Despite some appearances to the contrary, I remain hopeful that Syriza will hold firm in its resistance to austerity. It may be that the Greek government is positioning itself so that, in the event of exit, it is seen to have been forced off the euro rather than to have willingly opted out. In the event of exit, it could make a significant difference to the response of others (such as the US, the IMF, not to mention the Greek people themselves) that Syriza is seen to have been pushed into a corner, left with no choice, rather than to have been enthusiastic in any break away from the common currency.
For these reasons, it seems plausible to me that Syriza’s recent statements and actions could all be part of an effective strategy. But, equally, I can understand the fears of others that the Greek government in fact may have no effective strategy or that it may be so wedded to the idea of the common currency that ultimately it will end up folding, preferring to inflict further destructive austerity on the Greek people than to go off the euro.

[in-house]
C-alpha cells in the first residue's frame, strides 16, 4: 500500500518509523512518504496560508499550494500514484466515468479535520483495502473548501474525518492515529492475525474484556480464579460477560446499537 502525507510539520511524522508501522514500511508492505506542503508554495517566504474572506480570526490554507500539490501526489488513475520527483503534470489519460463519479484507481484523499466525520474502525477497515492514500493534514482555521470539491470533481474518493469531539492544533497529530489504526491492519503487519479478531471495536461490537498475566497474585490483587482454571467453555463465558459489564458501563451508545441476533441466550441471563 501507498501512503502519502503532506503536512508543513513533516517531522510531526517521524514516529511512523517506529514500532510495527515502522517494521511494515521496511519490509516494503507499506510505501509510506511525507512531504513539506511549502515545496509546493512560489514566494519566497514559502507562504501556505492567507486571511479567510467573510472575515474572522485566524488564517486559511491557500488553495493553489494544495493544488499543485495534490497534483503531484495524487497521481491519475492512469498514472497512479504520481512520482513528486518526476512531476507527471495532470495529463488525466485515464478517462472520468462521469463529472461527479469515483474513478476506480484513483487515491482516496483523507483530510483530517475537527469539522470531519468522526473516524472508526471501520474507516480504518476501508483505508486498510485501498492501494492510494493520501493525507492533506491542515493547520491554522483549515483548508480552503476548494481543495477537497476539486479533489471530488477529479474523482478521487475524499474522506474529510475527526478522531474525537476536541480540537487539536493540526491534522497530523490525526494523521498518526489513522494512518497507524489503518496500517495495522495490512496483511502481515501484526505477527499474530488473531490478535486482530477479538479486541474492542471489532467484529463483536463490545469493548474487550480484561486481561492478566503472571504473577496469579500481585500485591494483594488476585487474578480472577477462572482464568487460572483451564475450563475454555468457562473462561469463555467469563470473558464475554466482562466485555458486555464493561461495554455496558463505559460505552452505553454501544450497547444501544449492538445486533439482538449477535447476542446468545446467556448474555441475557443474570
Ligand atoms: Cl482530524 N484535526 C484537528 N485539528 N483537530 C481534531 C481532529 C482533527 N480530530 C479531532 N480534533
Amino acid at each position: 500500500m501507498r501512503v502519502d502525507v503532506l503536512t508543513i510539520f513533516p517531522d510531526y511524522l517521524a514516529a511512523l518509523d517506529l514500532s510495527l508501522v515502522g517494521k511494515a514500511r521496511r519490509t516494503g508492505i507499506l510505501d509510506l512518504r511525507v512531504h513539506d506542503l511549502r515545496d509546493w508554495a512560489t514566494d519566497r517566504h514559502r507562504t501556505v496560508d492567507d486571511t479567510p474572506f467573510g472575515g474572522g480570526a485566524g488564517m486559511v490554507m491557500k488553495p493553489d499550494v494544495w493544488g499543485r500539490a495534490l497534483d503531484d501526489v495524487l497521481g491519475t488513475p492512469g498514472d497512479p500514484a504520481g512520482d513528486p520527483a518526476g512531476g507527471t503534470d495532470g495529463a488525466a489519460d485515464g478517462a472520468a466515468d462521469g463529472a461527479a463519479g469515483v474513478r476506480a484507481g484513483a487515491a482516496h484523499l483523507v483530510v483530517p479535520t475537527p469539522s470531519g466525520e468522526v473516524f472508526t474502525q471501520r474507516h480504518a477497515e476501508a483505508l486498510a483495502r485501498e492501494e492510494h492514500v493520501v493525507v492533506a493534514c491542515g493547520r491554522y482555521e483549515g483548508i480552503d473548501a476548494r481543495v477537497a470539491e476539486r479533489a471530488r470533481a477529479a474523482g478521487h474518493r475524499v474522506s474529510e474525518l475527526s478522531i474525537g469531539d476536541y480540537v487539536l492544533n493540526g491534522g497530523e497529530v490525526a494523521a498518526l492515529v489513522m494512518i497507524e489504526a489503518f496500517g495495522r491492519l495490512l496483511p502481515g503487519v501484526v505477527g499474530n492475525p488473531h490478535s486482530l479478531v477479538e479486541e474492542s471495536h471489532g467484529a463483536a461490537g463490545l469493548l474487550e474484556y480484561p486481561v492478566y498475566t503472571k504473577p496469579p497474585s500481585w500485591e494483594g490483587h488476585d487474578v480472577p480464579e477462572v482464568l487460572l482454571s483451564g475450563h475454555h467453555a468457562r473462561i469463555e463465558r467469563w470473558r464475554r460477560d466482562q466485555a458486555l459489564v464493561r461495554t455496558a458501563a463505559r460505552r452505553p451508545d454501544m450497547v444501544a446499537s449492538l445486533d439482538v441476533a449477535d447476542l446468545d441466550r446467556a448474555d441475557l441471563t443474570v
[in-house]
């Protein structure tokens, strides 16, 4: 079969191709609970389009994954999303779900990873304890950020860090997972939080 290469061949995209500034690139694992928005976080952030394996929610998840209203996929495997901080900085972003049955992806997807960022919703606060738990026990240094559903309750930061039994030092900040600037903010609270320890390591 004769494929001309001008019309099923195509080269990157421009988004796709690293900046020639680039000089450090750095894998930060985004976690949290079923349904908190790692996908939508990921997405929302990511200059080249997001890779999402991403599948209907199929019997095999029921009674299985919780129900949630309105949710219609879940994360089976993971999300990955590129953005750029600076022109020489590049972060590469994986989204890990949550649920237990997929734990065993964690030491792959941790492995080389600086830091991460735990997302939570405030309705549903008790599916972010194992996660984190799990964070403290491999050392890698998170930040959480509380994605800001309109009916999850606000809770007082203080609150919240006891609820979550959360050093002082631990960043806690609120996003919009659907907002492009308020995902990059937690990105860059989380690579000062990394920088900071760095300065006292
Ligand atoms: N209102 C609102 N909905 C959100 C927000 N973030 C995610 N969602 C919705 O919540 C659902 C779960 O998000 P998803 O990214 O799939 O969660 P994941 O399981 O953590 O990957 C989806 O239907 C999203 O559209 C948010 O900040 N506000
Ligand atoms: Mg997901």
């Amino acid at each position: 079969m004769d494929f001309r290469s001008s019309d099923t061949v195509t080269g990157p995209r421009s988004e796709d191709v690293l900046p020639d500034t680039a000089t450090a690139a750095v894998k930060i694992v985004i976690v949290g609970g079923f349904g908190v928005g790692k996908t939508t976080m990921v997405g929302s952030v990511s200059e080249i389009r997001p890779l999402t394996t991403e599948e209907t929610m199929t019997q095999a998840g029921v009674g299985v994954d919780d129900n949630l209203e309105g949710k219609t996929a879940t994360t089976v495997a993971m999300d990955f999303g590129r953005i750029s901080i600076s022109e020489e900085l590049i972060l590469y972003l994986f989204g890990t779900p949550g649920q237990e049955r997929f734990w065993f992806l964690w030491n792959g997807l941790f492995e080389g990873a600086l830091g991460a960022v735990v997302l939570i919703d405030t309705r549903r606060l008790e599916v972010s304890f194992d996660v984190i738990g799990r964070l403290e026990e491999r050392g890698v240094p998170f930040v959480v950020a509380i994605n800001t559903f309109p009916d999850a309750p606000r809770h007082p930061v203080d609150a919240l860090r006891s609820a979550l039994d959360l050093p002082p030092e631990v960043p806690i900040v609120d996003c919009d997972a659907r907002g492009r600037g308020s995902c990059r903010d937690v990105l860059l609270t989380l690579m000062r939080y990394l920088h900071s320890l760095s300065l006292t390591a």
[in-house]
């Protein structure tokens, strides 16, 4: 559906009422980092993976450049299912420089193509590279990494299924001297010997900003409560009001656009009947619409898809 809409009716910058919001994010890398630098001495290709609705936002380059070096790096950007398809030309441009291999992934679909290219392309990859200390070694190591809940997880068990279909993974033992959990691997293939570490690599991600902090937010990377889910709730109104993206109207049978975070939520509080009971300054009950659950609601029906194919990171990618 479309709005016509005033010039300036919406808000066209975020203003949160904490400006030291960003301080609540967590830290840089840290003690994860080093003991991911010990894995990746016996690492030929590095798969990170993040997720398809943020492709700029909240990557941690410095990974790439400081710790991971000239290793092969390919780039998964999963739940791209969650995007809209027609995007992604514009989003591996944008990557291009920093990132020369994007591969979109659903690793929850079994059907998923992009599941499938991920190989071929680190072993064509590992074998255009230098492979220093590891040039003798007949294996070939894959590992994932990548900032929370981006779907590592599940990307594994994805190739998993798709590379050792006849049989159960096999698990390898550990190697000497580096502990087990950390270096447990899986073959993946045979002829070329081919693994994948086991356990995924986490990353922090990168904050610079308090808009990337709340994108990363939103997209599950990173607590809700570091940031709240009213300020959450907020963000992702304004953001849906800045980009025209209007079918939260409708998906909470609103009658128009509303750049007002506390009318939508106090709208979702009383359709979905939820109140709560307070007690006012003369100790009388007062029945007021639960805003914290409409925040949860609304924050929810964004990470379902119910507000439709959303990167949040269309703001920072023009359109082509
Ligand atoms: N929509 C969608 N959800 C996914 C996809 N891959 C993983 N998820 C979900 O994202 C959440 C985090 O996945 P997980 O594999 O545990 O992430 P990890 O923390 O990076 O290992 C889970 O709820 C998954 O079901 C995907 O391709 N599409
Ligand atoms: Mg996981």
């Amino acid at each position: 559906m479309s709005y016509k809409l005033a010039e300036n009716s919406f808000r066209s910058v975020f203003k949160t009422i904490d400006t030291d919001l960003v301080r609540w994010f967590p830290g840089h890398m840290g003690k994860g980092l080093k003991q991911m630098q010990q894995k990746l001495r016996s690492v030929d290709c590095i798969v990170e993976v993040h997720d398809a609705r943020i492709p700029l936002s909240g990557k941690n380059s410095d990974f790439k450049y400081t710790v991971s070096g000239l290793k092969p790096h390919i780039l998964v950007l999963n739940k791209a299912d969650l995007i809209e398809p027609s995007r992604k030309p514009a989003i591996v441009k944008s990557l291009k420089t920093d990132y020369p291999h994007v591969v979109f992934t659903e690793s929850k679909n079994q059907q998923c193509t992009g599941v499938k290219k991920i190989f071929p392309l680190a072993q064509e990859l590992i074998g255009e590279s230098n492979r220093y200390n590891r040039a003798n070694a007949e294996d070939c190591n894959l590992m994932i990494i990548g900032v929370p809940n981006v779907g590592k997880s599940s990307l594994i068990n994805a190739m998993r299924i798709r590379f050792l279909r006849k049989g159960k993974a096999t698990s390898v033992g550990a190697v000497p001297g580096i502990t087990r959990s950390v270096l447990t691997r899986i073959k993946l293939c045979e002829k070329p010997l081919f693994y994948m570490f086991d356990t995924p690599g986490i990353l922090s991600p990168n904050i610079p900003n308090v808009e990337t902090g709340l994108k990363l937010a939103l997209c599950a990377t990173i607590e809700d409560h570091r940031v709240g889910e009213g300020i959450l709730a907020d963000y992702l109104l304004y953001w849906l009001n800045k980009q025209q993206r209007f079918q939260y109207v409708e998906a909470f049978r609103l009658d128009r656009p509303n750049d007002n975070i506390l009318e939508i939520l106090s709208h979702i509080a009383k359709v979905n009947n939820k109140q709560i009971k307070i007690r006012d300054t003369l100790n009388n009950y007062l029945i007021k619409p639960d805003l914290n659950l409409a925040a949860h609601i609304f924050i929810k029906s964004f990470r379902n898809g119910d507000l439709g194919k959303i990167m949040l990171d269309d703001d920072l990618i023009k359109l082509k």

If Syriza stands firm, Greece ultimately will benefit in my view, whether through forced exit or the gaining of significant concessions within the common currency arrangement. But will Syriza stand firm? If Syriza does happen to be pursuing good strategy, it may well be difficult to distinguish from weakness at this point. Difficult because appearing weak could be strategic or simply weakness.
I am not confident that it is the former, by any means, but simply think that we may need to see how the dust settles before evaluating the effectiveness or otherwise of Syriza’s approach to what is obviously a difficult situation.